WINE FOR DUMMIES — and for the rest of us, too!
Wine, good wine, is one of those creations that makes life worth living. There’s so many; so much to know. So I got a copy of WINE FOR DUMMIES from You-Know-Where.com. I’ve never been fond of the "for Dummies" title because I’m not a dummy. But, the book does what it advertises. It tells me everything I WANT to know, plenty of stuff I SHOULD know, and lots of things I’m EXCITED to know.
For example, there’s a section on corkscrews. The one I have does a good job if I get the screw in just the right spot. (A wine cork’s sweet spot is the center of the cork. Be careful that the screw doesn’t skew sideways!) The worst type is the plain corkscrew — no leverage. Better ones are the screwpull (combo corkscrew with prongs) and the "Butler’s Friend" (prongs only). Then, on page 101 (2003/3rd ed.), there’s a bit titled "The most professional corkscrew of them all". OMG! That’s the one I have! It’s called "The Waiter’s Corkscrew". It’s a bit like a girly swiss army knife. It has the standard curly screw, a knife to cut foil around the mouth, and a piece that looks like a bottle opener — which is what gives you the leverage to pull out the cork. You still have to get the curly screw in just right, brace the bottle opener bit against the lip and pull. Good leverage, not that much muscle to pull out the cork. However, you have to be careful not to bend the curly screw.
Another great thing about this book is that you can read it in pieces. It’s not meant to be a novel. You can pretty much cover your eyes, and drop a finger into the table of contents.
Yet, organizing so much information and minutiae does have its challenges. Some of the pages contain so much graphic design, your eyes are not sure where to look first. There’s lists, bullet lists, charts, grey boxes, marginalia, tables, titles, titles almost indistinguishable from subtitles. Phew!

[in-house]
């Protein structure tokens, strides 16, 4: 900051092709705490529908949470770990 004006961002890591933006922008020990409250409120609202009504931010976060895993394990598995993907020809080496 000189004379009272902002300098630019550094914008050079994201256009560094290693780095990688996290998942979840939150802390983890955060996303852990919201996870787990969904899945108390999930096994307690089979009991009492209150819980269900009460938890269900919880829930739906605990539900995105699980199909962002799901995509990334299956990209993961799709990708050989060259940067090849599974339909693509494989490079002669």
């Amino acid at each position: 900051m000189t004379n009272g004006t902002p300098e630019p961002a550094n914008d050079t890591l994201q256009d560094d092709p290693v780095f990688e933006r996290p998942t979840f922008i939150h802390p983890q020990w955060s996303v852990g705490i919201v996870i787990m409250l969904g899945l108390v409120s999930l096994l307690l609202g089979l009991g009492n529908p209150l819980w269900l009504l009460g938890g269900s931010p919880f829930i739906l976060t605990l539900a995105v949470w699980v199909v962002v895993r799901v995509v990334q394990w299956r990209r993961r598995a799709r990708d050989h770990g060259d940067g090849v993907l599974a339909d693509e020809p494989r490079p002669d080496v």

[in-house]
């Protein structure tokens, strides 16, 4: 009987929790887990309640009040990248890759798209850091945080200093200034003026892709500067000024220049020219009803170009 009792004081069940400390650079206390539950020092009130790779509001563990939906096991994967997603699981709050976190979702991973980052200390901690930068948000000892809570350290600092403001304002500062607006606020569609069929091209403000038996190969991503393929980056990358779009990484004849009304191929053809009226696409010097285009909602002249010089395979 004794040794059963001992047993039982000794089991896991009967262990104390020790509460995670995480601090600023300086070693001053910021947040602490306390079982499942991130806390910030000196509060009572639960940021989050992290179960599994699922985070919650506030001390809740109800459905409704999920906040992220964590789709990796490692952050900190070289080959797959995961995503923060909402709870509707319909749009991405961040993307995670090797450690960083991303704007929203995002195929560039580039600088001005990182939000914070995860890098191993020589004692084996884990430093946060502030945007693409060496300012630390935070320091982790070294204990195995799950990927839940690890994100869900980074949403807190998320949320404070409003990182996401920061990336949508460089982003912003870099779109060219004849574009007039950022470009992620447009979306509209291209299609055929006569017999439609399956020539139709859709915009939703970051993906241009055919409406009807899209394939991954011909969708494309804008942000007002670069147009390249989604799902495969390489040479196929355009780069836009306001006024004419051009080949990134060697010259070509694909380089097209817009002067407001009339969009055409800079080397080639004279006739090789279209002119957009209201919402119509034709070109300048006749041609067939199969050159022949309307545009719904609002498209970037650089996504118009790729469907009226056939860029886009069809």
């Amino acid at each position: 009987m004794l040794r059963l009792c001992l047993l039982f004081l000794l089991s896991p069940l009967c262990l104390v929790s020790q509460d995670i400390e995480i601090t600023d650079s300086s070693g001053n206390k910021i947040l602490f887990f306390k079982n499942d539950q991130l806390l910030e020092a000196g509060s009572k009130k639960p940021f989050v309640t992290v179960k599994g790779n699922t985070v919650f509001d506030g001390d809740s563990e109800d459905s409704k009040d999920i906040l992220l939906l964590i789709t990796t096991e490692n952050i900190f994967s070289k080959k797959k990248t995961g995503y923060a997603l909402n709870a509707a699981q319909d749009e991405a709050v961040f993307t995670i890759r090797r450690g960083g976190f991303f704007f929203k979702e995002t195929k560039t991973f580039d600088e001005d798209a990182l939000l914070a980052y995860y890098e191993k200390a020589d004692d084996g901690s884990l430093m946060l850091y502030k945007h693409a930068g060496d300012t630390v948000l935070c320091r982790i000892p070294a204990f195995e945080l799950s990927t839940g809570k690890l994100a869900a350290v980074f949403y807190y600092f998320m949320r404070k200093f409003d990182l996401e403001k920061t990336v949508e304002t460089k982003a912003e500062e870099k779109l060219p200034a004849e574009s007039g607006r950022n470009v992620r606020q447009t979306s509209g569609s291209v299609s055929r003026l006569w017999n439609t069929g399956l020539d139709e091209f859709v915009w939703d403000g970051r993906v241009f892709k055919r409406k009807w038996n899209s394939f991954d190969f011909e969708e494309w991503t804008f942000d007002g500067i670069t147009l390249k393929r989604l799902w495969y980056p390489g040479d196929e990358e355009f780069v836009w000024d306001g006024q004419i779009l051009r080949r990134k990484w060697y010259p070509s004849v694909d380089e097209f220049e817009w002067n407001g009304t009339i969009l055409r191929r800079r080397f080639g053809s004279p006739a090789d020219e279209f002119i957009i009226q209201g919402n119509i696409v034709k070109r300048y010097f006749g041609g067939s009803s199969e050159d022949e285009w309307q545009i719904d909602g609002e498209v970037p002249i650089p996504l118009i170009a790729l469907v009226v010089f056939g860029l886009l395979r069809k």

The grey box on p.212 should have been placed closer to the beginning of the book. It’s one of the most interesting blocks of information in the entire book, and it really helped me understand the philosophy of winemaking.
Other useful bits are the tearaway cheat sheet at the beginning and plenty of blank pages to jot down notes. Also, the margins are quite wide, which is great for writing notes to self. In keeping with the earthy humor (humor de terroir) — sorry — the section pages feature wine-related comics from THE 5TH WAVE.
The appendices could make a book all their own. Pronounciation chart (btw, you don’t have to come all the way to the back for that. Whenever an important foreign word is introduced, a pronounciation guide is right next to it! Sweet! A well-filled glossary, vintage chart, and painstaking index. If you’re like me, you don’t bother with tables of contents. I go straight to the index. Tables of Contents are like topic sentences. They don’t help you find specific information, they just hand you a road map and send you on your way.
I’m ok with being a wine dilletante. The difference between me and the experts has been reduced to the fact that they’ve had more practice. Wine snobs are done and dusted. Their time is over. It’s time to open up your minds like you open up your noses.
Click on the link for this book at The Festering Book Browser.